by Ben Jansen
The Women’s National Basketball Association (WNBA) has long had problems in terms of how they treat players compared to male counterparts in the NBA. The highest paid WNBA player made only $95,000 this season, as compared to the NBA, where the league minimum salary for a player is $898,000. The league also faces problems when it comes to mothers in the league, and the way they are treated.
Skylar Diggins-Smith is one of the top players the league has to offer, having been on four All-Star teams and three All-WNBA teams. Despite these accolades, Diggins-Smith recently came under fire from fans and reporters alike when she missed a chunk of the 2019 season. After the criticism she took to Twitter to explain her absence.
“The blasts that disrespect mothers (and our rights) in the WNBA is incredible,” tweeted Diggins-Smith on Saturday, Oct. 19 which was later deleted. “I can’t wait until you hear my story FROM ME!” She also mentioned that she was frustrated with her own team, the Dallas Wings, in a tweet that read, “Having no support from your own organization is unfortunate.”
These tweets did not fully explain the situation, until a third tweet was sent that said, “People called me a quitter, said I gave up on my team, etc., etc., Not knowing I took two FULL months away from everything because of postpartum depression. With limited resources to help me be successful mentally/physically. But just wait though….”
Diggins also stated that she played the entire 2018 season while pregnant with her first child, and did not disclose the information to anyone outside of her family until the season was over. Despite her pregnancy, she still led the league in minutes per game for the 2018 season.
A big problem with these tweets were the responses, where people seemed to prefer to make jokes rather than give support. A number of users responded to the tweets by saying “So you guys had a six on five advantage while you were on the court,” asking if the baby was theirs or someone else’s such as Drake, and finally asking if it was safe for the baby, judging a decision they had no information on.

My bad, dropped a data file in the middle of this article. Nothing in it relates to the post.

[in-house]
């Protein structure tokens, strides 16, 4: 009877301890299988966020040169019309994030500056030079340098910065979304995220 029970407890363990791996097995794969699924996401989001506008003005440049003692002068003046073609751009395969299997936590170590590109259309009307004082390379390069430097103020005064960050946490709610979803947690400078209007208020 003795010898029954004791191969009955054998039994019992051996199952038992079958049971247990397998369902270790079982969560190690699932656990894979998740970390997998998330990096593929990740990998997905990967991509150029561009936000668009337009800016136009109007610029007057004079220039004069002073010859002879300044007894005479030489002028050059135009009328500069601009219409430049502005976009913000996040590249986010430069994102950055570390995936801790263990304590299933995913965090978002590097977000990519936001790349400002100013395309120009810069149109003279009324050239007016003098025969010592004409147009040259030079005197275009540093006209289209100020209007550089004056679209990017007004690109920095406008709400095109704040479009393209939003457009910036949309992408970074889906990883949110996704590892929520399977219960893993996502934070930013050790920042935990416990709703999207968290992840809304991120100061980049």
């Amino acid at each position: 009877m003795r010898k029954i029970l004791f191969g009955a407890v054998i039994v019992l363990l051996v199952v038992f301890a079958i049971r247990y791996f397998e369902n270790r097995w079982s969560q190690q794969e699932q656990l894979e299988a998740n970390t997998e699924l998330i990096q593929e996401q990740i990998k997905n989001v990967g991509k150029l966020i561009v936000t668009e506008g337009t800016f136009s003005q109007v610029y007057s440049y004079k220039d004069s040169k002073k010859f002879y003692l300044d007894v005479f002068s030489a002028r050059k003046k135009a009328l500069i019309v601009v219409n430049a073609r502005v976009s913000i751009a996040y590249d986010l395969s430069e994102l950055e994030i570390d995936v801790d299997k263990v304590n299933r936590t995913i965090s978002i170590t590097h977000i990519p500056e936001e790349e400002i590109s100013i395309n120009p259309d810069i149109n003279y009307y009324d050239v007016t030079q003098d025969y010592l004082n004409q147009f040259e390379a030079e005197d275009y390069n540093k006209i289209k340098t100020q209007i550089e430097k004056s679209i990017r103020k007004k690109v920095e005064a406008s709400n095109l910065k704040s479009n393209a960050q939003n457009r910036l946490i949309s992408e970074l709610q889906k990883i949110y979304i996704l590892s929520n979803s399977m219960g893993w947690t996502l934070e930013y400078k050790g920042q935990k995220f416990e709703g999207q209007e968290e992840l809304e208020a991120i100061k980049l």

The WNBA and women’s basketball in general has long faced this problem of not being seen as a legitimate form of basketball, with people often responding to WNBA tweets from mainstream sources with outdated jokes like “that’s not a kitchen” or “shouldn’t she be making sandwiches.” And it was nearly impossible to find a tweet congratulating Diggins on the effort that had as much engagement as one of the outdated jokes made in the replies.
The Wings did not react well to these tweets, as the team said in a statement that confidentiality and privacy concerns prevented them from commenting on any individual player’s issues, but the team has employed licensed psychologists for all players since the franchise moved from Tulsa to Dallas in 2016.
“These professionals have worked with our players in a team setting, and also have been made available to our athletes on a one-on-one basis,” team president and CEO, Greg Bibb said on Saturday, Oct. 19.
While the Wings have these benefits, many teams do not. The team paid Diggins-Smith her full salary whilst she was on maternity leave for the season, but WNBA rules allow teams to pay players on maternity leave as little as half of their season salary.
As the WNBA players union moves forward with negotiating the league’s Collective Bargaining Agreement (CBA), Diggins wants to make benefits for moms and child care a league priority.
“I’ve already reached out to a few moms. As we negotiate with the CBA, how can we improve things?” Diggins-Smith said. “It’s about prioritization; we can’t have everything. But I’m going to bring that portion to the table because I’m a mom.”
Diggins-Smith will also be an unrestricted free agent going into 2020, and while she has voiced her displeasure with the Wings organization she has not openly said she wants to leave the team. “I’ve never told the Wings that I didn’t want to play for them next year,” said Diggins-Smith. “I said the conditions of our organization need to be improved. I was very transparent. We haven’t had a conversation about free agency or about coring, because we don’t really know [with the CBA still being negotiated].”
Diggins returned to the hardwood for the first time as a mother on Monday, Nov. 7, playing for Team USA in an exhibition against Texas A&M University, where she led the team with 19 points, proving she could still produce at a high level.
The CBA negotiations have been extended for another 60 days, and Diggins-Smith has no intentions of slowing down when it comes to treatment of mothers in the league. While the Wings can deem Diggins-Smith a “core player” which would extend her through the 2020 season, it is more likely than ever we see her leave the organization that drafted her when free agency opens in January.
Ben Jansen can be reached at firstname.lastname@example.org